On Thursday, 37-year-old William Clark was arrested near another downtown subway station and charged with aggravated assault, among other charges. In 1997
Clark was sentenced to seven and a half to 15 years in prison for a series of gunpoint robberies. In 2009 he was accused of breaking into his wife's home
and making death threats against her; the District Attorney's Office didn't pursue the case.
Arresting officers said that at the time of his arrest last week Clark appeared mentally ill; officers who work Philly's downtown have extensive contact
with the city's substantial homeless population and are trained on interactions with the mentally ill. The courts have ordered a psychiatric evaluation;
the results are pending. Clark is held in the Detention Center, the county jail that houses the system's psychiatric hospital, awaiting a preliminary
hearing scheduled early next month.
The chilling episode echoes recent events in New York, where in December a homeless man, Naeem Davis, 30, pushed 58-year-old Ki-Suck Han in front of an
oncoming train. Later in the month, Erika Melendez, a mentally ill woman from Queens, similarly pushed 46-year-old Sunando Sen to his death.
Philadelphia is no stranger to high profile subway attacks by mentally ill offenders. In 2008 Thomas Scantling, who at the time was not taking medication
to treat his schizophrenia and who compounded his mental health problems by abusing PCP, attacked 20-year-old Dewayne Taylor on the subway as Taylor was
nodding off listening to his iPod. The attack was so shocking because Scantling, who was in the company of his 6-year-old son, is vividly captured on video pulling a hammer from his bag and using it to pound Taylor repeatedly in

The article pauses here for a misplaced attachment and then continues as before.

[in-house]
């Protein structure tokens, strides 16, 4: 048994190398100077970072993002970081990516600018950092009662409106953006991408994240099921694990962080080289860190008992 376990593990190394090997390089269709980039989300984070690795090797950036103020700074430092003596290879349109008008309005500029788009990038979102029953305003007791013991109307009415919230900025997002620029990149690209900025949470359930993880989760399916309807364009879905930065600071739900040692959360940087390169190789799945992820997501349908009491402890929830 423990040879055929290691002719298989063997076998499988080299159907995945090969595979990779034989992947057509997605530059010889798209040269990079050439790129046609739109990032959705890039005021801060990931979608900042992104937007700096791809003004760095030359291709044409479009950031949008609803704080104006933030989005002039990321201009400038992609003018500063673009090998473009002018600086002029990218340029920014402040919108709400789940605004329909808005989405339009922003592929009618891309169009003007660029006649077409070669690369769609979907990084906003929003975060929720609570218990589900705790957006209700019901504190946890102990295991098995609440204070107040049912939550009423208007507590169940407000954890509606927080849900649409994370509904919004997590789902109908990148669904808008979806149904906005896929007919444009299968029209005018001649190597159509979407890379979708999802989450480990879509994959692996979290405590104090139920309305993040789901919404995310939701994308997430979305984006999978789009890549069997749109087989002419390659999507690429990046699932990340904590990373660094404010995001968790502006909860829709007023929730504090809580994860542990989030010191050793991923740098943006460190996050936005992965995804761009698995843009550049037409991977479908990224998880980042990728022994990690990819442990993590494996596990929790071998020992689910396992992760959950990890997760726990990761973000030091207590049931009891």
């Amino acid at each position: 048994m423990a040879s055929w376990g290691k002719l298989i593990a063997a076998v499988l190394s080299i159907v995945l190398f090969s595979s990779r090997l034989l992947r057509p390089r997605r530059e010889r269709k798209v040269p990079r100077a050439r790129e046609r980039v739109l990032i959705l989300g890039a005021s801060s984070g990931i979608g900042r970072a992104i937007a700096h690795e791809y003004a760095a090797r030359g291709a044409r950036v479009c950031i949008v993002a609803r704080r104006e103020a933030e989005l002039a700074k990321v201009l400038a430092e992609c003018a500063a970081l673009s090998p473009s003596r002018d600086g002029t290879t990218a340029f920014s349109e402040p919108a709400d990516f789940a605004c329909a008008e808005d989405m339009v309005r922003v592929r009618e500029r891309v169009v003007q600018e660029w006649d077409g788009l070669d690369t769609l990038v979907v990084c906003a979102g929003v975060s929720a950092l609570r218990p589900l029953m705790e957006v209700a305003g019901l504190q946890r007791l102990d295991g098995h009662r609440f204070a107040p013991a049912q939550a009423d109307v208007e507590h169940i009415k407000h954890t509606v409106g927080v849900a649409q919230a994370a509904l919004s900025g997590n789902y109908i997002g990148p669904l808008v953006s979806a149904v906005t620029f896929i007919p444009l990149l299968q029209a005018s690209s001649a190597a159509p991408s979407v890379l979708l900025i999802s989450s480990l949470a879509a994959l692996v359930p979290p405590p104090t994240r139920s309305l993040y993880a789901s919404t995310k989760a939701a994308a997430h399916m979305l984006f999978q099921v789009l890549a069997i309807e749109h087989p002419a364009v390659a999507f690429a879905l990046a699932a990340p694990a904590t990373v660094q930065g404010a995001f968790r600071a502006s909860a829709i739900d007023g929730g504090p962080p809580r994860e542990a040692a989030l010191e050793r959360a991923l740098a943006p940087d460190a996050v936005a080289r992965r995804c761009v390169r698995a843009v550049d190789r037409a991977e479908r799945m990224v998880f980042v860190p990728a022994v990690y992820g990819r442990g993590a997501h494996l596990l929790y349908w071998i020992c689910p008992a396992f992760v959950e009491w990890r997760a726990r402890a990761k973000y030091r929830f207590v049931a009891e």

the head. He violently drags Taylor from the train car and onto the subway platform, where he continues the attack.
Scantling, who had an arrest record that included rape and drug charges, was in the midst of a paranoid delusion and thought Taylor was out to get him. He
was given 10 years in jail followed by 15 years of probation.
"This was about you wanting to take drugs, along with the mental illness," a judge told Scantling at his sentencing hearing. "You're going to be watched
for a long time to make sure this doesn't happen again."
Taylor came away from the attack with non-fatal head wounds, but the emotional trauma of the attack lingered.
Around the same time as Scantling's subway hammer attack, Philadelphia rolled out its criminal mental health court.
Designed to steer low level offenders towards outpatient mental health treatment instead of county jail, the program claims to have saved tens of thousands
of cumulative days in jail time and millions of dollars in its three years of existence by ensuring lawful behavior through compulsory therapy and
medication management. Advocates of mental health courts say they can prevent terrifying high profile violence of the sort described here by catching
mentally ill offenders early and providing them with supportive services.